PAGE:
Auction memory _auction = Auction({
     seller: msg.sender,
     price: uint128(_price)
  });
  tokenIdToAuction[_tokenId] = _auction;
}

First, this function calls the ERC721 method takeOwnership. This method transfers ownership if the transfer was approved for a specific contract. You can approve transfer using approve method.

Then we create a new instance of our Auction and assign it to temporal in-memory variable _auction. And finally, we make a mapping of this auction to our _tokenId.

By this moment your TokenAuction.sol should look like this:

pragma solidity ^0.4.18;

import "zeppelin-solidity/contracts/token/ERC721/ERC721.sol";

contract TokenAuction {
  ERC721 public nonFungibleContract;

  struct Auction {
    address seller;
    uint128 price;
  }

  mapping (uint256 => Auction) public tokenIdToAuction;

  function TokenAuction( address _nftAddress ) public {
    nonFungibleContract = ERC721(_nftAddress);
  }

  function createAuction( uint256 _tokenId, uint128 _price ) public {
    nonFungibleContract.takeOwnership(_tokenId);
    Auction memory _auction = Auction({
       seller: msg.sender,
       price: uint128(_price)
    });
    tokenIdToAuction[_tokenId] = _auction;
  }
}

Let’s add tests for this function. We want to check that TokenAuction claims the ownership of the token and that it creates an auction associated with that token.

Add the following block to your test/TokenAuctionTest.js

describe("createAuction", () => {
  let nft, auctionContract, tokens;

  before(async () => {
    nft = await GradientToken.new();
    auctionContract = await TokenAuction.new(nft.address);

    await nft.mint("#ff00dd", "#ddddff");
    tokens = await nft.tokensOf(accounts[0]);

    await nft.approve(auctionContract.address, tokens[0]);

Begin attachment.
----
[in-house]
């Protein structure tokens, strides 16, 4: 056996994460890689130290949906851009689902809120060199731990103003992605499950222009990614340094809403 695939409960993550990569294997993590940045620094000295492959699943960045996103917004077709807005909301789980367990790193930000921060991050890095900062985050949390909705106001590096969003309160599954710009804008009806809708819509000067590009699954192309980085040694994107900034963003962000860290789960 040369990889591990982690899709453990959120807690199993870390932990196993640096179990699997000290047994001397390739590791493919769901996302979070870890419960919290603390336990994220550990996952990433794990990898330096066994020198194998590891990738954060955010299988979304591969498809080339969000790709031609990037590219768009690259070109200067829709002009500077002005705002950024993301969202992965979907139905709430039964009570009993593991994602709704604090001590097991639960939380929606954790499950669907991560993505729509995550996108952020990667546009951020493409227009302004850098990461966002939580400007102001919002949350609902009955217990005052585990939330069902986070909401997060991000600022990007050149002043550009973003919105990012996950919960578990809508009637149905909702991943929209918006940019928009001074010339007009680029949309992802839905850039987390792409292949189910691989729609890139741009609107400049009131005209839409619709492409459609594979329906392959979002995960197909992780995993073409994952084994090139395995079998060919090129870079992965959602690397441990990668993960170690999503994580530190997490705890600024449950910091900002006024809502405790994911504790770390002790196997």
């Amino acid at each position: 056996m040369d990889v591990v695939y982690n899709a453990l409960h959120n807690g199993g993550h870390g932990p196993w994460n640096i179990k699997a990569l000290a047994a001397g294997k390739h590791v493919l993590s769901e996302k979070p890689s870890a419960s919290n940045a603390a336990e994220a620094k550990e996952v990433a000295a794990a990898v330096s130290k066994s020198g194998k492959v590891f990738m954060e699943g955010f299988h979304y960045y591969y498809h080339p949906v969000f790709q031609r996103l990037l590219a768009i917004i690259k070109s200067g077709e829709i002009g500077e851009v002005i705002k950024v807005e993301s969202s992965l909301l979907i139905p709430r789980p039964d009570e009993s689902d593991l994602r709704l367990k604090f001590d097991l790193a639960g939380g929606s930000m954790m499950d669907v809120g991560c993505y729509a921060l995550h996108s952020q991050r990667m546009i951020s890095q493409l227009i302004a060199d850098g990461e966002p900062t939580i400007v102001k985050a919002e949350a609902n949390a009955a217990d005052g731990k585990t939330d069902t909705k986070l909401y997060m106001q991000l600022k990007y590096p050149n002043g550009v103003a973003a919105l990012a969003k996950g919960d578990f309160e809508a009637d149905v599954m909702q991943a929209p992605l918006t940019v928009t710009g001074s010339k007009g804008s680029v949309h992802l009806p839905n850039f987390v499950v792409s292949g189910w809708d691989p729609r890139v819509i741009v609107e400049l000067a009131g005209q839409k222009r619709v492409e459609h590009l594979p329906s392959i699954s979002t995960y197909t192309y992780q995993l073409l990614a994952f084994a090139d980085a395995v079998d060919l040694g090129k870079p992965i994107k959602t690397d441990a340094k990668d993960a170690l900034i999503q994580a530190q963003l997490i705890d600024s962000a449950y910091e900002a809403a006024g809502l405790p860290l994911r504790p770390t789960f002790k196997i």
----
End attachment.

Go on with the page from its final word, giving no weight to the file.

await auctionContract.createAuction(tokens[0], 100);
  });

  it("Should take ownership of a token", async () => {
    const tokenOwner = await nft.ownerOf(tokens[0]);
    assert.equal(tokenOwner, auctionContract.address);
  });

  it("Should create new auction", async () => {
    const auction = await auctionContract.tokenIdToAuction(tokens[0]);
    assert.equal(auction[0], accounts[0]);
    assert.equal(auction[1].toNumber(), 100);
  });
});

In it’s before block we initialize our contracts, mint new GradientToken, approve it for transferring to auction and then call the createAuction method. Two it blocks check that token ownership was transferred successfully and that auction was created and is stored in tokenIdToAuction map respectively.

Making Bid

Ok, we are done with creating auctions – let’s add the bid method.

This method should check if bid value is bigger or equal to auction price and if yes – transfer token to new owner and remove auction.

Add this function to contracts/TokenAuction.sol:

function bid( uint256 _tokenId ) public payable {
  Auction memory auction = tokenIdToAuction[_tokenId];
  require(auction.seller != address(0));
  require(msg.value >= auction.price);

  address seller = auction.seller;